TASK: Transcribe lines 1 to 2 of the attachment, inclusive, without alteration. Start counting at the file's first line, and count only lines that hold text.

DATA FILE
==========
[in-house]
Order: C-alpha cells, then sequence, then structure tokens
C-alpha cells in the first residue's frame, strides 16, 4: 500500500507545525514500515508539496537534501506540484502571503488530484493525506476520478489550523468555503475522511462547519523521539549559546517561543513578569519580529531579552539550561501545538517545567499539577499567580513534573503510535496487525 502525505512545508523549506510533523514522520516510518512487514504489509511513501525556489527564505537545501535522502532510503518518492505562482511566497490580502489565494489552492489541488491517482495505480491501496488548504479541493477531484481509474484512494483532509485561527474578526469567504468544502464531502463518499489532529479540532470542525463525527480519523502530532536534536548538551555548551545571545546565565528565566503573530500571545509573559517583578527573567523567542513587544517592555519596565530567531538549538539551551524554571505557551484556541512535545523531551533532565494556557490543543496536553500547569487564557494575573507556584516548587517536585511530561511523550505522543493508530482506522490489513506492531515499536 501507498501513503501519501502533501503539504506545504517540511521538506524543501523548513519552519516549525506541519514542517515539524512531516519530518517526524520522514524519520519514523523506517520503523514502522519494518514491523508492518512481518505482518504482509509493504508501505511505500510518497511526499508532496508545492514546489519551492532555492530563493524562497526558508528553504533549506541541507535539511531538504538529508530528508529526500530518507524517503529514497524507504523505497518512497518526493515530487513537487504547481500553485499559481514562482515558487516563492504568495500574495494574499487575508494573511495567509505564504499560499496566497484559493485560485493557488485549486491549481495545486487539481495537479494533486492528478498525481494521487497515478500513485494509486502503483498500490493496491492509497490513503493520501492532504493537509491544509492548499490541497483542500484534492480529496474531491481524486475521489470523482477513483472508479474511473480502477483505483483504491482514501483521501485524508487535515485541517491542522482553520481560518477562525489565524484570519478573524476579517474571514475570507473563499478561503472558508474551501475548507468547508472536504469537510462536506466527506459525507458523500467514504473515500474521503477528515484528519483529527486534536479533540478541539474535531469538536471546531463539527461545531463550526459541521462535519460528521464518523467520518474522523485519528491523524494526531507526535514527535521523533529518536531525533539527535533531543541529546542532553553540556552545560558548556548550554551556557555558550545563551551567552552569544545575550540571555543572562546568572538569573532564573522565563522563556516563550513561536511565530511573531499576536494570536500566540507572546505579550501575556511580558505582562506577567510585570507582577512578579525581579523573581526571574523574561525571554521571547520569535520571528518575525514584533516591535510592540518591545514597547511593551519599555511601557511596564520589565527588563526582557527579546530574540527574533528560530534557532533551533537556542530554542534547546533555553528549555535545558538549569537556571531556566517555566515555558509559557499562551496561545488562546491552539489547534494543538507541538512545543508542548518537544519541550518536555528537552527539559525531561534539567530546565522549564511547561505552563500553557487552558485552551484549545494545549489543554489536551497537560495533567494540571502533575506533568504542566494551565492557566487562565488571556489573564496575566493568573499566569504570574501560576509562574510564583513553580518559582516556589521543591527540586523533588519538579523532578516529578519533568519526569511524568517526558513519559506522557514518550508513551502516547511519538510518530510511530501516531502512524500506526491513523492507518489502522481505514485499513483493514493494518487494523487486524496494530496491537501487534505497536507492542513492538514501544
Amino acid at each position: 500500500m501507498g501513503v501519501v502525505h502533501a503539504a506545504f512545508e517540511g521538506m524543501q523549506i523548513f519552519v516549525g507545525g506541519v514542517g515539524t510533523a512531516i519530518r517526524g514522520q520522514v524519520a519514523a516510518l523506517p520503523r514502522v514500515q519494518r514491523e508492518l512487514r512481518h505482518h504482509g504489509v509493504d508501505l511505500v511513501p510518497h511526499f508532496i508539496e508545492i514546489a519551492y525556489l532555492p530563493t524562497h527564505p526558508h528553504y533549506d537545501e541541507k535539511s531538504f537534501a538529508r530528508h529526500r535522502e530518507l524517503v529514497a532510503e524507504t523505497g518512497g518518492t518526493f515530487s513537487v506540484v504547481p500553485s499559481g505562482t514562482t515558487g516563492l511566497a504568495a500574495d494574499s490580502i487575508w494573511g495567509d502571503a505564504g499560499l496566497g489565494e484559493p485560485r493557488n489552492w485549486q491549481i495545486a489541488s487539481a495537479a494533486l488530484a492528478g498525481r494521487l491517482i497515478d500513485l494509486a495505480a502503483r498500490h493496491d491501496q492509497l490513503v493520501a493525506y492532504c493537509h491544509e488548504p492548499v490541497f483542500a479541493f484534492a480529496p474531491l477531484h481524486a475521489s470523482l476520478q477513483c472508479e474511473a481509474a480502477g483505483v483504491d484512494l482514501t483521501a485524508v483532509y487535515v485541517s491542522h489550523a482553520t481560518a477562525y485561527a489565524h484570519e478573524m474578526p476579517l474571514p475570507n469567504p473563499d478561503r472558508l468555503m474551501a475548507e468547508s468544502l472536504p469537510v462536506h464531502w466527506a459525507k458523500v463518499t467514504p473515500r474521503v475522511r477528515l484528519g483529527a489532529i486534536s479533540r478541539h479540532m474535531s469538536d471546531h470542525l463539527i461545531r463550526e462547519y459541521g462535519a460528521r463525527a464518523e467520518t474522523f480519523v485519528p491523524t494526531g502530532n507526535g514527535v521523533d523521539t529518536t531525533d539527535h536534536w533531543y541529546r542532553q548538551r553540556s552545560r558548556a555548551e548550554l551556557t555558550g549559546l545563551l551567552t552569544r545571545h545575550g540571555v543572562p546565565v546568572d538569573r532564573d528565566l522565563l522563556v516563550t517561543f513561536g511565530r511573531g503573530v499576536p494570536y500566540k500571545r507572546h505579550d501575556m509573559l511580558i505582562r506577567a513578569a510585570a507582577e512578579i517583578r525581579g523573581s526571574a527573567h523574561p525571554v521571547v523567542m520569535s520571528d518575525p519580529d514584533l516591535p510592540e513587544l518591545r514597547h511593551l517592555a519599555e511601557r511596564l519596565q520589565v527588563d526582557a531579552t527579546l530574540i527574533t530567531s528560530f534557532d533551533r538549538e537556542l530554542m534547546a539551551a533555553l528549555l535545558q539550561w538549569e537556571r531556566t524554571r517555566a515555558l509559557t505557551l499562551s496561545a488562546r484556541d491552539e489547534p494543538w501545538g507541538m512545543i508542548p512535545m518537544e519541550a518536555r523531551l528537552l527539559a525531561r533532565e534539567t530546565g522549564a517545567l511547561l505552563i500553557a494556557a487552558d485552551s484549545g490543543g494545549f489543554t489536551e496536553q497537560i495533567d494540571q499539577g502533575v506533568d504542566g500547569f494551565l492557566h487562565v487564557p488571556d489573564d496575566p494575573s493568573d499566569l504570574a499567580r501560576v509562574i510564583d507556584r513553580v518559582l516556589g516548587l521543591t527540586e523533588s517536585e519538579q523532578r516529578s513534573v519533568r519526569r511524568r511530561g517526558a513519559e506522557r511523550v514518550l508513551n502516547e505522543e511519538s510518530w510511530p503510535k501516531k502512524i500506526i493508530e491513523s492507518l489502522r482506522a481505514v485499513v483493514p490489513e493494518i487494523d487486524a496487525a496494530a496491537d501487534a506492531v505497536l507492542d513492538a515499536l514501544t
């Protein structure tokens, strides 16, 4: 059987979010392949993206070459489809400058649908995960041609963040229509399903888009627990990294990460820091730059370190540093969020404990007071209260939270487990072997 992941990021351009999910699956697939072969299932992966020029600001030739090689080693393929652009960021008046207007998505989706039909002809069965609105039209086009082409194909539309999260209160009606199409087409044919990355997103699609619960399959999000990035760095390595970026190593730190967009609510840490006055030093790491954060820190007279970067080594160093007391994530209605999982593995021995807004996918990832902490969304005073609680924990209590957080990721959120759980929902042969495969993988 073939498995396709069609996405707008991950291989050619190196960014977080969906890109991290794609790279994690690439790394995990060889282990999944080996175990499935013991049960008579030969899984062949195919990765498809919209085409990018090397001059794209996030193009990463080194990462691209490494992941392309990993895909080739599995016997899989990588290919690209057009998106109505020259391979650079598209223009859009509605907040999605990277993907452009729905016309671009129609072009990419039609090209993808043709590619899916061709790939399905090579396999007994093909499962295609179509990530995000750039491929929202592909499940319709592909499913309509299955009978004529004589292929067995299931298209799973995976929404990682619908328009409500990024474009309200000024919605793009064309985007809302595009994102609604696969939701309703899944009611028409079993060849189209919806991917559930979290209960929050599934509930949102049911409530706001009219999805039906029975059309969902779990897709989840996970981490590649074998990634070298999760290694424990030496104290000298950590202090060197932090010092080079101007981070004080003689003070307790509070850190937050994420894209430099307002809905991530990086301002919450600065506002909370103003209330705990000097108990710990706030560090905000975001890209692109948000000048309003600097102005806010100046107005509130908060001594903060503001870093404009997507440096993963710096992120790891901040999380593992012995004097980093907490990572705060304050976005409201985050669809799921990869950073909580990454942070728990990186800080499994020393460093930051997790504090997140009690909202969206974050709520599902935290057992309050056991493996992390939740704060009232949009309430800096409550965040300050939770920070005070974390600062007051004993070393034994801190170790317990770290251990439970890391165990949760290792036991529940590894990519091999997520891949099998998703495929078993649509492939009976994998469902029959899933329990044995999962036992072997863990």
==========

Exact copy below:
[in-house]
Order: C-alpha cells, then sequence, then structure tokens